November 27 - Sitting Down at Midland Steel

November 27 - Sitting Down at Midland Steel

November 27, 2021

On this day in labor history, the year was 1936. That was the day 1200 production workers at Detroit’s Midland Steel sat-down for higher wages, an end to piecework and union recognition. The strike was called just before noon. When 800 on the second shift arrived for work, they readily handed their lunches, cigarettes and newspapers through the windows to the sit-downers. The UAW had embarked on a massive organizing drive throughout the country. Days earlier, the GM sit-down strike had begun in Atlanta, spread to Kansas City and would eventually reach Flint, Michigan. But the UAW was also organizing parts suppliers like Midland, who produced car body frames for the industry. The UAW first used the tactic of the sit-down strike ten days earlier at the Bendix Products brake plant in South Bend, Indiana. There, workers had just organized with the UAW. They braved eight days in an unheated factory during winter, demanding the company union be dismantled. At Midland, workers stayed in the plant, stating they would hold out till Christmas if they had to. Within a week, the Midland strike had idled 72,000 workers at Chrysler, Plymouth, Dodge, Desoto, Briggs and Ford’s Lincoln-Zephyr plants. Stakes were so high at Midland that strikers threw a suspected company spy out a second story plant window. Just as Midland workers returned victorious to their job ten days later, thousands of others began sitting down at their jobs. Rubber workers in Akron, glass workers in Ottawa, Illinois, bus drivers in Flint, Kelsey Hayes brake workers and aluminum workers just two blocks from Midland were all sitting down for union recognition, wage increases and better working conditions. The massive strike wave had begun.

November 26 - The Birth of William Sylvis

November 26 - The Birth of William Sylvis

November 26, 2021

On this day in Labor History the year was 1829. 

That was the day that William Sylvis was born in Armagh, Pennsylvania. 

Growing up he was one of twelve children. 

His father was a wagon maker and taught him the trade. 

At the age of eighteen he became an iron working apprentice. 

His skill took him to Philadelphia, where he found work. 

But iron work was changing. 

More and more foundries were hiring unskilled labor, or helpers, to assist in production. 

They could pay these workers significantly less, and undercut the wages of the skilled iron moulders. 

In response William joined his local iron moulders union.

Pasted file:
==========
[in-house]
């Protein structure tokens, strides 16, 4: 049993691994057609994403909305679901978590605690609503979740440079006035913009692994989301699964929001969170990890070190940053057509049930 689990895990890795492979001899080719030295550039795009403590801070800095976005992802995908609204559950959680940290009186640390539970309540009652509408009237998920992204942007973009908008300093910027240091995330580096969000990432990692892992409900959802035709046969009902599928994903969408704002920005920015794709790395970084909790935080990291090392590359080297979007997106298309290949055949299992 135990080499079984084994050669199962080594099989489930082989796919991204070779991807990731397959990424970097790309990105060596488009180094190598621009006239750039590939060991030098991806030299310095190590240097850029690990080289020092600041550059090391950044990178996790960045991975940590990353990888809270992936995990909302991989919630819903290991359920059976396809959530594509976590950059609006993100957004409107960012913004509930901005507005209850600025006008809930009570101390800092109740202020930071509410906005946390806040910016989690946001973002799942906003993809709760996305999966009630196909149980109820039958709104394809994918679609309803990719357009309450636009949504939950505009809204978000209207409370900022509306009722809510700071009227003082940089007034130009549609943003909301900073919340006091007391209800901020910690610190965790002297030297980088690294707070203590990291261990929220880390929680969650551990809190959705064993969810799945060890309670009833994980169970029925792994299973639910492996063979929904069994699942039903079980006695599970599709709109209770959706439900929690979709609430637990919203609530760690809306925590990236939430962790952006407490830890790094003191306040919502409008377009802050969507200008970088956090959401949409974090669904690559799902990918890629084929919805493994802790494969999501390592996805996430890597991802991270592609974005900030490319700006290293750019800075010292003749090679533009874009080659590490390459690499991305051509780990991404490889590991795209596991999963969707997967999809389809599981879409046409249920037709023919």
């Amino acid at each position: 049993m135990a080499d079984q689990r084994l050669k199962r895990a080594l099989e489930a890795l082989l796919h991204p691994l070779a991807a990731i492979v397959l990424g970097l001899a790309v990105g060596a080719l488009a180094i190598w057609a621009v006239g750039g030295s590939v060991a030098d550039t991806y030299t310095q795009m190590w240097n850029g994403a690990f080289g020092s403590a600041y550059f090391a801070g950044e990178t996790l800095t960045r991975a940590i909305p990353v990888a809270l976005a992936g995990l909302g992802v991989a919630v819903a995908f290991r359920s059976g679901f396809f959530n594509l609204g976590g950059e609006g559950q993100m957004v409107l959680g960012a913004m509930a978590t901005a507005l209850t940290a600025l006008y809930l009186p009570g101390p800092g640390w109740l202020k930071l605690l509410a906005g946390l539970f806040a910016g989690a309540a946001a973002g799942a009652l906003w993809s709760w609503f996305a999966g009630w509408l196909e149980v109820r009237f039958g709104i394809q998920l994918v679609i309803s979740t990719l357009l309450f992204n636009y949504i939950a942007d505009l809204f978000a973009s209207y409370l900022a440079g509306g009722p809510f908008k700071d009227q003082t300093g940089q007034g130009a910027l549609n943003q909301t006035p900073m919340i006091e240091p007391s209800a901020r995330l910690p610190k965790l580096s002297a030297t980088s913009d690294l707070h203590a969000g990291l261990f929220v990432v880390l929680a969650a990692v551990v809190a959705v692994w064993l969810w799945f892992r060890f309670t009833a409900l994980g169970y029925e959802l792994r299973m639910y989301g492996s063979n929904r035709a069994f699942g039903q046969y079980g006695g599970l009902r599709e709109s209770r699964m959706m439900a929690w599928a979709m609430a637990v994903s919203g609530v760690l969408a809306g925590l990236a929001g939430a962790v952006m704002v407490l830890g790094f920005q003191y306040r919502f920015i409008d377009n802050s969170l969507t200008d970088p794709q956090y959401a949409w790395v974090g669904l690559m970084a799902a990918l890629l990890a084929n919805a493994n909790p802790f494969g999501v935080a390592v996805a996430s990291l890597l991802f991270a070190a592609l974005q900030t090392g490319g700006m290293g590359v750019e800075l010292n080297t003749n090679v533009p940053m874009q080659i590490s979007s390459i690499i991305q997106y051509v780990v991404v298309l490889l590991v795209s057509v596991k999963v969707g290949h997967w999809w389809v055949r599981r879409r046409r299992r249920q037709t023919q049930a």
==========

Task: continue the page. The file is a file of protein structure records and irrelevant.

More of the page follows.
But he knew if they were to really have any power as workers, they would need to join together with other locals. 

In 1863 he brought together 21 locals to form the Iron Moulders International Union. 

Three years later, he embarked on an even more ambitious project—forming a national labor organization for workers across the trades. 

Under his leadership the National Labor Union grew to 300,000 members strong. 

William shared his thoughts on the importance of labor in a speech to the Iron Moulders Union in 1864 saying quote,

“If workingmen and capitalists are equal co-partners, composing one vast firm by which the industry of the world is carried on and controlled, why do they not share equally in the profits?  Why does capital take to itself the whole loaf, while labor is left to gather up the crumbs?  Why does capital roll in luxury and wealth, while labor is left to eke out a miserable existence in poverty and want?”  

Sadly after all these years, William’s questions are still being asked today.

November 25 - Chicago Printers Walk Off the Job

November 25 - Chicago Printers Walk Off the Job

November 25, 2021

On this day in Labor History the year was 1947. 

That was the day that front page of the Chicago Tribune printed a banner headline “Newspaper Printers Quit!”

1,600 members of the International Typographical Union Local 16 had gone out on strike against six Chicago newspapers. 

The key reason for the strike was wages.

The union also wanted the publishers to agree to only hire union labor.

The walkout was part of a wave of printers’ strikes in the United States and Canada. 

In all, union members from 43 newspapers from 27 cities went on strike. 

Most newspapers were able to keep printing during the walkouts.

But many had to reduce the number of editions or make changes in how the paper was produced. 

According to the an article published by the Associated Press, “Some are using a photoengraving process to circumvent their composing rooms while others continue to the use of normal methods.” 

The Chicago strike wore on for twenty-two months.